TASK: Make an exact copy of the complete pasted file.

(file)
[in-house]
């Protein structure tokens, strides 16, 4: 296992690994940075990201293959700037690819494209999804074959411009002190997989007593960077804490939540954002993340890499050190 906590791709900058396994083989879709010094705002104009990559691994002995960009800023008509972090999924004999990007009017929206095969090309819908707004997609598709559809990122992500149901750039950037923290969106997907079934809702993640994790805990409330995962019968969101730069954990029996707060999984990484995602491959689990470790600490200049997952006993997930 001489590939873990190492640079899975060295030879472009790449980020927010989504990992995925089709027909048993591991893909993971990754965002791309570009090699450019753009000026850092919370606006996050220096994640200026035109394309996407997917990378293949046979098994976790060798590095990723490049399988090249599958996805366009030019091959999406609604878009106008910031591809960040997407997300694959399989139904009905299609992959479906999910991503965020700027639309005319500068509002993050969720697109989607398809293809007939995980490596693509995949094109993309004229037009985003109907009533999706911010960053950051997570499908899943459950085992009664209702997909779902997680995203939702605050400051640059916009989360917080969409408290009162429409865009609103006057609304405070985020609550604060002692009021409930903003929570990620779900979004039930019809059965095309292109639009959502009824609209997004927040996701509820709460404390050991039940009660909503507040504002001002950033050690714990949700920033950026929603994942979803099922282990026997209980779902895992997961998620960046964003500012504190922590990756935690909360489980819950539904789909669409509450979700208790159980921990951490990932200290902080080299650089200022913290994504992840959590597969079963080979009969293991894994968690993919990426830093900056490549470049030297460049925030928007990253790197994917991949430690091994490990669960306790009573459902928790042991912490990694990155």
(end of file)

[in-house]
């Protein structure tokens, strides 16, 4: 296992690994940075990201293959700037690819494209999804074959411009002190997989007593960077804490939540954002993340890499050190 906590791709900058396994083989879709010094705002104009990559691994002995960009800023008509972090999924004999990007009017929206095969090309819908707004997609598709559809990122992500149901750039950037923290969106997907079934809702993640994790805990409330995962019968969101730069954990029996707060999984990484995602491959689990470790600490200049997952006993997930 001489590939873990190492640079899975060295030879472009790449980020927010989504990992995925089709027909048993591991893909993971990754965002791309570009090699450019753009000026850092919370606006996050220096994640200026035109394309996407997917990378293949046979098994976790060798590095990723490049399988090249599958996805366009030019091959999406609604878009106008910031591809960040997407997300694959399989139904009905299609992959479906999910991503965020700027639309005319500068509002993050969720697109989607398809293809007939995980490596693509995949094109993309004229037009985003109907009533999706911010960053950051997570499908899943459950085992009664209702997909779902997680995203939702605050400051640059916009989360917080969409408290009162429409865009609103006057609304405070985020609550604060002692009021409930903003929570990620779900979004039930019809059965095309292109639009959502009824609209997004927040996701509820709460404390050991039940009660909503507040504002001002950033050690714990949700920033950026929603994942979803099922282990026997209980779902895992997961998620960046964003500012504190922590990756935690909360489980819950539904789909669409509450979700208790159980921990951490990932200290902080080299650089200022913290994504992840959590597969079963080979009969293991894994968690993919990426830093900056490549470049030297460049925030928007990253790197994917991949430690091994490990669960306790009573459902928790042991912490990694990155």